Bear Cares

It may be dawning on even the dimmest of you that I am not much of a fan of the Guardian these days. I used to buy the international version of it when I lived abroad, and I bought it regularly enough in the days when I would have to wander out for a pint of milk and a loaf of bread. What with the car and the weekly shopping in the supermarket, I don’t buy it any more, but I do look at its website daily.

It is almost a rite of passage for a certain sort of voluble middle-aged malcontent to start complaining about the Guardian, normally as testimony to the fact of political fallen arches, of youthful idealism substituted by the reality of real life. Well, I’m not complaining about it in that way. Rather, I just think it’s an awful newspaper, though it does have the odd decent op-ed from time to time. At least the Telegraph, the Times, the Mail and the rest of them don’t attempt to market themselves as something they are not. The Guardian positions itself as a sort of liberal, centre-left, establishment-hostile organ of truth, but in fact spends quite a lot of time venerating all sorts of corporate and imperial adventures in its reporting. Its smarmy Saturday edition in particular makes me wanna blow chunks.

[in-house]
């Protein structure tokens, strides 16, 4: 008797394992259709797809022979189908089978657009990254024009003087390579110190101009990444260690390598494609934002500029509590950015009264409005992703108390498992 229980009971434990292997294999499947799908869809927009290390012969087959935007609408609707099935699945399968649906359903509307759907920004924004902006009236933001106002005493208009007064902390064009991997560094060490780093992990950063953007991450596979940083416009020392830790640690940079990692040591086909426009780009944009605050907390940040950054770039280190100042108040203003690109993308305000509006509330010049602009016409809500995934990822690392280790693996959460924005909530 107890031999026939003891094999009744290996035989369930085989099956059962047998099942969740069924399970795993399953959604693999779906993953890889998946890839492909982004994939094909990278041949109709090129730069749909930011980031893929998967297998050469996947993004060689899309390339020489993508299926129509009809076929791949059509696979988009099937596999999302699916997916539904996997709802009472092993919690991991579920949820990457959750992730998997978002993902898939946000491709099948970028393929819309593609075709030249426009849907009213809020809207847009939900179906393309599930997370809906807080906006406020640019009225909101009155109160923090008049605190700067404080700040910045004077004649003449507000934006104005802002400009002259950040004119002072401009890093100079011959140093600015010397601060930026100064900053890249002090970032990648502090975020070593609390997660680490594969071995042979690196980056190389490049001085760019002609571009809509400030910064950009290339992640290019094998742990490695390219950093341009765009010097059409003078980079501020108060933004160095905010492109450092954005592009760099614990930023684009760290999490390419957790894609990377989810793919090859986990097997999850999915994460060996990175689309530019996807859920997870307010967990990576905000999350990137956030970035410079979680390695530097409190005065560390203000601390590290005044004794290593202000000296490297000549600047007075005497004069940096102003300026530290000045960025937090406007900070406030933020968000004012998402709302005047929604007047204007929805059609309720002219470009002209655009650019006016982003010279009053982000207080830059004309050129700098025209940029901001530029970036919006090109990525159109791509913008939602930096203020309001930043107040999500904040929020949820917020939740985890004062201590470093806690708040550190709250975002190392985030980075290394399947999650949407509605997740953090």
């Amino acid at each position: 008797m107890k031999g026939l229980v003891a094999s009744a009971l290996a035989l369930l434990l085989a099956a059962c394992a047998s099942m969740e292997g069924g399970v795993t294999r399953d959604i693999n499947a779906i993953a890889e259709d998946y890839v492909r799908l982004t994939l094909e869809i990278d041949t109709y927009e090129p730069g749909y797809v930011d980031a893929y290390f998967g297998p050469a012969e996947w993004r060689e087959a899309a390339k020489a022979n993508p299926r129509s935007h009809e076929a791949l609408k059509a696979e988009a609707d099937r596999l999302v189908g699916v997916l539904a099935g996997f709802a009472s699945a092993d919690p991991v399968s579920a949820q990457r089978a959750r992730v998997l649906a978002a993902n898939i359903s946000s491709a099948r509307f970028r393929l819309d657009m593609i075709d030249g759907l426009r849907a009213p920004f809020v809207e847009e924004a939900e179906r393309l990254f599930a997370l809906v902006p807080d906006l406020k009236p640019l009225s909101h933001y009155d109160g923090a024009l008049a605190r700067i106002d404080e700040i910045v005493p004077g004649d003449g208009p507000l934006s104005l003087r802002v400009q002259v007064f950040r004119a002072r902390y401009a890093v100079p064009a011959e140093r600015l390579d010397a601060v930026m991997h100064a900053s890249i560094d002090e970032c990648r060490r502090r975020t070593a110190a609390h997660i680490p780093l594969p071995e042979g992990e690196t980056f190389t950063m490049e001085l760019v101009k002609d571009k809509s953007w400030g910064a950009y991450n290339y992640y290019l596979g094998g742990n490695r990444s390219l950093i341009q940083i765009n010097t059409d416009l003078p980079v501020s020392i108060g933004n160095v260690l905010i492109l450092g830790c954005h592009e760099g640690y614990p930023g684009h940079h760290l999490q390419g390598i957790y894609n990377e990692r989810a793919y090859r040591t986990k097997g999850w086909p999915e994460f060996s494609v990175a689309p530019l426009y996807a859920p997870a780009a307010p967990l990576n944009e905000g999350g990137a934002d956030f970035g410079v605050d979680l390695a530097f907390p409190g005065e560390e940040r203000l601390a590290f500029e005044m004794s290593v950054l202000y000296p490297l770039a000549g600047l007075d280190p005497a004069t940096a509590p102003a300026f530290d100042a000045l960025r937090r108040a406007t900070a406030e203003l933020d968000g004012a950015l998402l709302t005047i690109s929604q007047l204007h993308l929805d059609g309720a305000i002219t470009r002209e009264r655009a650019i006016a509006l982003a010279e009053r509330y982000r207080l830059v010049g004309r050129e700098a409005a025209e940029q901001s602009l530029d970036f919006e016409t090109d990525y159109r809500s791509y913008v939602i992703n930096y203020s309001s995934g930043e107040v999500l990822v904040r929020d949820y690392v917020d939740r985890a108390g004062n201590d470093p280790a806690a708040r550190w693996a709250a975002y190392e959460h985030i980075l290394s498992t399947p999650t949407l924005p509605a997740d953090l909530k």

The Turner Prize has been announced, and the Guardian is celebrating.

The prize was officially given, in fact, not for Sleeper, but for State Britain, his meticulous re-creation of peace campaigner Brian Haw’s anti-war protest in Parliament Square. The work was praised by the judges for its “immediacy, visceral intensity and historic importance” combining “a bold political statement with art’s ability to articulate fundamental human truths”.

Ah, so that’s why the title of the Guardian piece is

Bear man walks away with Turner prize

and the front page of the website shows Wallinger standing in front of a bear suit. The omission of the important detail from the main photo, the headline and the opening paragraph makes it hard for me to believe that this is a simple case of a bungled report.

When I make jokes like the one in the last sentence, should I point them out? Or should I just convince myself that you readers pick up on these things?

Update: in fairness, the Times is reporting on the bear angle as well. But it says that Wallinger got the prize for the bear. The Telegraph gets it right in the first paragraph, however.

Via EFE, here is the winning exhibit:



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December 2007
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